I have also come to the conclusion that I am just not a good “Intro to Computer,” teacher for NYS.  I am coming to terms with this fact: it just does not itnerest me overly so.  I do wish NYS would finish with creating their new curriculum and send all the real computer teachers back to the camps, so that the volunteers could go back to their inital goal which is new-idea generation, as I understand it.  I do like teaching the teachers: they are attentive, seem to be taking notes, and in general seem to appreciate the potential impacts computers can bring to their lives.  And the open lab sessions bring the students who are eager to learn about comoputers, so that can be a very rewarding time as well.

I will end with a list of pieces of tech I am either using, are intrigued in and whatnot, as well as some projects.  I will also try to put up links where appropriate.

  • I plan on using Ubuntu’s apt-cacher to make updating the ubunutu side of the computers far easier.  It allows me to only download something once and then it distributes it to all of the other computers.  It is not working properly at the moment, and I have not come upon a definite reason why not.  I may end up setting up my own repository instead.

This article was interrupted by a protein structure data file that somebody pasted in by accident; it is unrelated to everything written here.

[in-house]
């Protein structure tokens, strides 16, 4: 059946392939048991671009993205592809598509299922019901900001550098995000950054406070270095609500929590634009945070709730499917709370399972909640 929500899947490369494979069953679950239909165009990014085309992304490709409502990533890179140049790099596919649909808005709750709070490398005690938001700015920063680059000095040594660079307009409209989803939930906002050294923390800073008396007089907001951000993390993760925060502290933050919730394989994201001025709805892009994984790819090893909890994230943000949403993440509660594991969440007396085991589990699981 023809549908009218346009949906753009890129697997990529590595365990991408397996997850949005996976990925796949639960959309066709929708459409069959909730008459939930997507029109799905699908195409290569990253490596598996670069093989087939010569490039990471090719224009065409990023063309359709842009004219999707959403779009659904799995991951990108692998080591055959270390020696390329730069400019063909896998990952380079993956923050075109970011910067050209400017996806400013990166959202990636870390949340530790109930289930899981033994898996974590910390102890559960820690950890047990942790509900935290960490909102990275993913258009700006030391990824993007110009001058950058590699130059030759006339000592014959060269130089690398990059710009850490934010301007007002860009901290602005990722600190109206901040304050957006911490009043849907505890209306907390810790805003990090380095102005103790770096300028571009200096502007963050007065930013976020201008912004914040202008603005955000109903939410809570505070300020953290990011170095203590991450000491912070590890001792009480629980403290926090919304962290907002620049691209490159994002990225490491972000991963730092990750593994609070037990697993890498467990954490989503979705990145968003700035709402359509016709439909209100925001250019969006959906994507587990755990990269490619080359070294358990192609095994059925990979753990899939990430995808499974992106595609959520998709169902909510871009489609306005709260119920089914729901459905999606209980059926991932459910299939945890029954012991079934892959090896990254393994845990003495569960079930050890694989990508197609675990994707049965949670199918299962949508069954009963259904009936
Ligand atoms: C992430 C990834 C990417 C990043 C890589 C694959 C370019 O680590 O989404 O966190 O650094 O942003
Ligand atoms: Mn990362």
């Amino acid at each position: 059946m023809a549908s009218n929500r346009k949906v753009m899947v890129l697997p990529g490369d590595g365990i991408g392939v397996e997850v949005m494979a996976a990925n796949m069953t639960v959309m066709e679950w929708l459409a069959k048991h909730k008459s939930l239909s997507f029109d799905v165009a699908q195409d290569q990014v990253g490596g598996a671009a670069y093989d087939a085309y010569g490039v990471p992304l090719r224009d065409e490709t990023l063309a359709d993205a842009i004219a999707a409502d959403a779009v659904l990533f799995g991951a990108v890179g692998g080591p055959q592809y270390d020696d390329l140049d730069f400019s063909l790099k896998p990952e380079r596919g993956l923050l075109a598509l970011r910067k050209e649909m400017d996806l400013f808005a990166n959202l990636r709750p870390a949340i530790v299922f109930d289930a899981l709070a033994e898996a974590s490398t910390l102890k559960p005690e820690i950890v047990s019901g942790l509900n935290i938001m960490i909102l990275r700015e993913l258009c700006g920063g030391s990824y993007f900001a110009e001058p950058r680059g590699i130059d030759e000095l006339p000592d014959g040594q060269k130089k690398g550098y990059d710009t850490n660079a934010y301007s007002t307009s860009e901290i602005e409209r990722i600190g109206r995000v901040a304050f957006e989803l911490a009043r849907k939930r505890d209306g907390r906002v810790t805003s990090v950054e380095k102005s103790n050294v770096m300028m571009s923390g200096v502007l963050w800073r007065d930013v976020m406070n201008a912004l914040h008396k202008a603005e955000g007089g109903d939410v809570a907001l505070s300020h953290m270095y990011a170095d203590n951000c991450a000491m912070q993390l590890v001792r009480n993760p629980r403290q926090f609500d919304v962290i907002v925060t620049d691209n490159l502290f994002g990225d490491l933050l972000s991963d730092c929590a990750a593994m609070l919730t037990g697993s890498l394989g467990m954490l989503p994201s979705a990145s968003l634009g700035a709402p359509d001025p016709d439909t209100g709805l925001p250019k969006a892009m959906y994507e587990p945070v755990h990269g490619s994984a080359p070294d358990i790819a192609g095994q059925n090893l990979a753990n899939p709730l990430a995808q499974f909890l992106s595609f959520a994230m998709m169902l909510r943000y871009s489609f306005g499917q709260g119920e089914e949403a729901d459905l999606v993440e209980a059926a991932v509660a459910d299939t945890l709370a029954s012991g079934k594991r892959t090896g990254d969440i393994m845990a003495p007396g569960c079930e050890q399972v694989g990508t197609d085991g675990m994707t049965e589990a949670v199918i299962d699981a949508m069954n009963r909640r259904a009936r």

• For free CAD software, I plan on using the Community Edition of qCAD.  It is open source and available in most major Linux Distrobution repositories.  However, I have not fully looked into the best way to compile it for windows.  Also, one of the teachers, Njau (who is loving linux at the moment), needs to sit down and learn it because he knows CAD software and I don’t.
  • I am currently working on a set of scripts that snag full-content RSS feeds from the net, and then generate a “Daily Newspaper” style website on a completlely local server.  I feel this is the best way to provide daily updated information to the teachers, in a networked environment.  By leveraging the standard formatting of RSS, I am hoping to minimize development times of the software, as well as reduce overall size, letting me focus on making it user friendly.
  • Hopefully soon I will be able to sit down with the Italc suite of tools which will allow for an open source means of screen watching and remote-control, though it will also allow for on screen demonstrations to all the computers at once I am hoping, which is the next best thing to me having a projector. 
  • I want to also set up a local authentication and storage server so that all the students can get a networked space to store work and whatnot.  Right now my data policy is, “If it’s on the computer when I image it, sorry.  I will try to give 48 hours before I image a machine.”